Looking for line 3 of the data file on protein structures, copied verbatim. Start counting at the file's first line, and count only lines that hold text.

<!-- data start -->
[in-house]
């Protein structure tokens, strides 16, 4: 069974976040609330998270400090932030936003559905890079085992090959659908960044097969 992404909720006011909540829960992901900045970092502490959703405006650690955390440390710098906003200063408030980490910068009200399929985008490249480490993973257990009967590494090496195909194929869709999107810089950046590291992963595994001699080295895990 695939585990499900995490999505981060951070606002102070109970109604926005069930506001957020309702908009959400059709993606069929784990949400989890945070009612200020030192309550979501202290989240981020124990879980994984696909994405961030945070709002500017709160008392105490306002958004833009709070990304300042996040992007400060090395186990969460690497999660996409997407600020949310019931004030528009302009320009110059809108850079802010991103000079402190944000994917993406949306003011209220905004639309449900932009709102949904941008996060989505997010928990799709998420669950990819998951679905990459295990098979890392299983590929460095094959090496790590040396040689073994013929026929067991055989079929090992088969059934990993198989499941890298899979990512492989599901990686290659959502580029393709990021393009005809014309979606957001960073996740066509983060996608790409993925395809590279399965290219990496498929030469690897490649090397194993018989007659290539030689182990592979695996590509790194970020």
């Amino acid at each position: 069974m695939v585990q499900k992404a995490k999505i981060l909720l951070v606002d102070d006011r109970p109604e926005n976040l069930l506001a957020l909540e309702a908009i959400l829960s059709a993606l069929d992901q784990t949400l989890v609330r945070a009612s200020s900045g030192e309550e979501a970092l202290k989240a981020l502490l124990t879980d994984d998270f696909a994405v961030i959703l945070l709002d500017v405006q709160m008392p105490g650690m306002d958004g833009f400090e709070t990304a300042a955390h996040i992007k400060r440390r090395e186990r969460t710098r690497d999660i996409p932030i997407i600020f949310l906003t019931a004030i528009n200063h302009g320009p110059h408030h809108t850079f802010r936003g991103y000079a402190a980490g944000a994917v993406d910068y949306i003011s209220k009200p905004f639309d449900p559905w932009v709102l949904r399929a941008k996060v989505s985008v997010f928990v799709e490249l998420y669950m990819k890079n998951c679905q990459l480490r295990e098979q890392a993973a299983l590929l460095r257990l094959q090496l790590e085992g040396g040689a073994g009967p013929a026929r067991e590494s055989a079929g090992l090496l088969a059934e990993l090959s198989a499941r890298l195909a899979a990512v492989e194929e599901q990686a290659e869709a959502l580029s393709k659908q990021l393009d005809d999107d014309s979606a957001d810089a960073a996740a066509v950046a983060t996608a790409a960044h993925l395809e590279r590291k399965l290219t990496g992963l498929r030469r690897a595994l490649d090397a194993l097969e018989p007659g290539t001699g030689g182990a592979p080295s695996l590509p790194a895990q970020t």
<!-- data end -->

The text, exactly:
């Amino acid at each position: 069974m695939v585990q499900k992404a995490k999505i981060l909720l951070v606002d102070d006011r109970p109604e926005n976040l069930l506001a957020l909540e309702a908009i959400l829960s059709a993606l069929d992901q784990t949400l989890v609330r945070a009612s200020s900045g030192e309550e979501a970092l202290k989240a981020l502490l124990t879980d994984d998270f696909a994405v961030i959703l945070l709002d500017v405006q709160m008392p105490g650690m306002d958004g833009f400090e709070t990304a300042a955390h996040i992007k400060r440390r090395e186990r969460t710098r690497d999660i996409p932030i997407i600020f949310l906003t019931a004030i528009n200063h302009g320009p110059h408030h809108t850079f802010r936003g991103y000079a402190a980490g944000a994917v993406d910068y949306i003011s209220k009200p905004f639309d449900p559905w932009v709102l949904r399929a941008k996060v989505s985008v997010f928990v799709e490249l998420y669950m990819k890079n998951c679905q990459l480490r295990e098979q890392a993973a299983l590929l460095r257990l094959q090496l790590e085992g040396g040689a073994g009967p013929a026929r067991e590494s055989a079929g090992l090496l088969a059934e990993l090959s198989a499941r890298l195909a899979a990512v492989e194929e599901q990686a290659e869709a959502l580029s393709k659908q990021l393009d005809d999107d014309s979606a957001d810089a960073a996740a066509v950046a983060t996608a790409a960044h993925l395809e590279r590291k399965l290219t990496g992963l498929r030469r690897a595994l490649d090397a194993l097969e018989p007659g290539t001699g030689g182990a592979p080295s695996l590509p790194a895990q970020t």